Movie: Mystery, Alaska

Our Rating: 2.50

"Mystery, Alaska," the tale of an icy, isolated burg whose denizens are afflicted with an obsession-like ardor for hockey, has quirk written all over its high-concept plot. And it's equipped with a potentially thrilling finale: The town's ragtag team of puck slappers take on National Hockey League pros, with results that surprise the heck out of a nationwide television audience as well as game-caller Phil Esposito and a sour commentator played by typically goofy Mike Myers.

So why does this ensemble comedy, helmed by Jay Roach, director of the Austin Powers movies, leave us, uh, cold? Maybe it's the small-screen sensibility, courtesy of writer/producer David E. Kelley, responsible for "The Practice," "Ally McBeal" and other television dramas (along with this summer's atrocious Lake Placid).

Or perhaps we should blame the Disney effect for the movie's generic feel, underscored by the filmmakers' tendency to allow conflicts and personal transformations to slip by with little fanfare, after long build-ups to those crises.

Mayor Scott Pitcher, played by an unusually reserved Colm Meaney, for instance, comes face to face with his wife's lover, but the expected confrontation, one that's been brewing over several scenes, simply evaporates without explanation. Distinguished judge Walter Burns (Burt Reynolds) has a critical change of heart about his hometown's major preoccupation, but his conversion to the cause might be missed if you blink your eyes.

The quaintness and beauty of "Mystery" is nicely established, with shots of a small town forever blanketed with the snow that drapes over a nearby majestic mountain range (the Alberta Rockies subbing for Alaska). Then it is on to the perfunctory exposition, as "Mystery's" types and stereotypes parade across the screen. John Biebe (Russell Crowe, sadly bland) is the earthy, earnest sheriff and devoted family man, married to pretty, self-sacrificing Donna (Mary McCormack). She may or may not pine for the big-city life lived by prodigal son Charles Danner (Hank Azaria), a Sports Illustrated writer who has penned a piece praising "Mystery's" hockey fever.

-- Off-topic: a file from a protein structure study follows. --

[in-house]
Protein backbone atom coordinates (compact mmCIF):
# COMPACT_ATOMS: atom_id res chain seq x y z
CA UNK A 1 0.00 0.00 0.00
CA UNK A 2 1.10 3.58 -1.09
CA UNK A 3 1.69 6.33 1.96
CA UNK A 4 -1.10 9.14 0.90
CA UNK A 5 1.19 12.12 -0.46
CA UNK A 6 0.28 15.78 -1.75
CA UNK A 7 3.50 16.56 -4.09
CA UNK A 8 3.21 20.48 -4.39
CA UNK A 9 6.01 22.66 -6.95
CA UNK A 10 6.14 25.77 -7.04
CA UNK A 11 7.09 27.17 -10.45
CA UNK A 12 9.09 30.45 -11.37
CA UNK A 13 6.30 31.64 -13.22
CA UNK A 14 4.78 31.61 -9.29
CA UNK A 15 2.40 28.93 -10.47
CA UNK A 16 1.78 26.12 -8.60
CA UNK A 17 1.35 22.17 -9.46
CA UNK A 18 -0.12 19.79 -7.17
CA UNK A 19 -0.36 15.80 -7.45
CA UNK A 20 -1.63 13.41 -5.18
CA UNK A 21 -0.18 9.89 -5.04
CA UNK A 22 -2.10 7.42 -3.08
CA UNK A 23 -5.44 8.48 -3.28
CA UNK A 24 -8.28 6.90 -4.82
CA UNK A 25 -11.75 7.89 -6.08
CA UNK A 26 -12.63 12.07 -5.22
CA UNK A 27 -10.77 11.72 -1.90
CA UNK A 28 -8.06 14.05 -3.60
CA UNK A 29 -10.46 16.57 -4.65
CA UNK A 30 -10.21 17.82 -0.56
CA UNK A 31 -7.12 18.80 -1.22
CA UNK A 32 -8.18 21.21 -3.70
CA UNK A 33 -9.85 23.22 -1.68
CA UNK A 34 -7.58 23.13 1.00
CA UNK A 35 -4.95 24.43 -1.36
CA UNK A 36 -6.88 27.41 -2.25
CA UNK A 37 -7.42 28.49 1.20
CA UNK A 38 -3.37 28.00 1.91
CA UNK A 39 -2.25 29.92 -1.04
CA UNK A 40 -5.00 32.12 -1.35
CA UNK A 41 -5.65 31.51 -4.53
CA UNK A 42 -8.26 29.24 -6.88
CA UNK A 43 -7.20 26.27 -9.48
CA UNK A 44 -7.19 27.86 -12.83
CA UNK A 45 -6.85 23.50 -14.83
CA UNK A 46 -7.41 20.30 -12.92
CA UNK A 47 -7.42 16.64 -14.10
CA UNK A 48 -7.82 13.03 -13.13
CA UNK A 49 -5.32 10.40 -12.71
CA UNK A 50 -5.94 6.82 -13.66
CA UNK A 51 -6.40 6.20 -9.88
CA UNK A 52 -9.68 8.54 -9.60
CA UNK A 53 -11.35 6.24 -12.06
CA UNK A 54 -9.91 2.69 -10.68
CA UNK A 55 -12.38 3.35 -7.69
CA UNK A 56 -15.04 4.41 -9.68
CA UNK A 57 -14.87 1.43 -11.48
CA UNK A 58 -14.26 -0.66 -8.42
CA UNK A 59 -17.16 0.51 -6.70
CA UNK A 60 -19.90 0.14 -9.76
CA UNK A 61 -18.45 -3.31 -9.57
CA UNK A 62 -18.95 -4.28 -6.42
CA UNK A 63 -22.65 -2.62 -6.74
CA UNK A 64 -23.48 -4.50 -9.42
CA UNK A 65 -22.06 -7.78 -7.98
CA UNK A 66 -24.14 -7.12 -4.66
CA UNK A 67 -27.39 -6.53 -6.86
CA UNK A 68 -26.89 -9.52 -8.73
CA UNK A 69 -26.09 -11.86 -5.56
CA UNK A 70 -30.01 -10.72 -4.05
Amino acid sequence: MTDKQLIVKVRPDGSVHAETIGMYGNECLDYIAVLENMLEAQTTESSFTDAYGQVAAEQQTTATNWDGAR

Skank Marden (Ron Eldard) is a schoolteacher, the local Lothario, who makes his entrance with a graphic description of his most recent sexual conquest. A funny Michael McKean is Mr. Walsh, a foulmouthed representative of a Wal-Mart-type company. His investigation into the company's expansion into "Mystery" is met with a shot to the foot. Maury Chaykin is Bailey Pruitt, a blundering lawyer who makes the ultimate sacrifice for civic pride.

The attention-hungry Danner, who only has eyes for high-school sweetheart Donna, cooks up a scheme that will either bring glory to "Mystery" or subject the oddly named town to untold embarrassment.

The plan: The New York Rangers will come to town to battle the poor provincials in an exhibition game. "You brought back the one thing that could tear the heart out of this place," Crowe complains to his would-be rival.

"Mystery, Alaska" soldiers on to its predictably rah-rah conclusion with game footage that offers far less excitement than action shots of the violent, bloody sport might have provided, in the proper hands. Couples reunite, Biebe and his teammates find a measure of fame, and a pair of players utilize the big event as a method of escaping from their dead-end town. Unfortunately, not even Little Richard's hammy performance of the national anthem can save "Mystery, Alaska" from its sappy, half-baked self.

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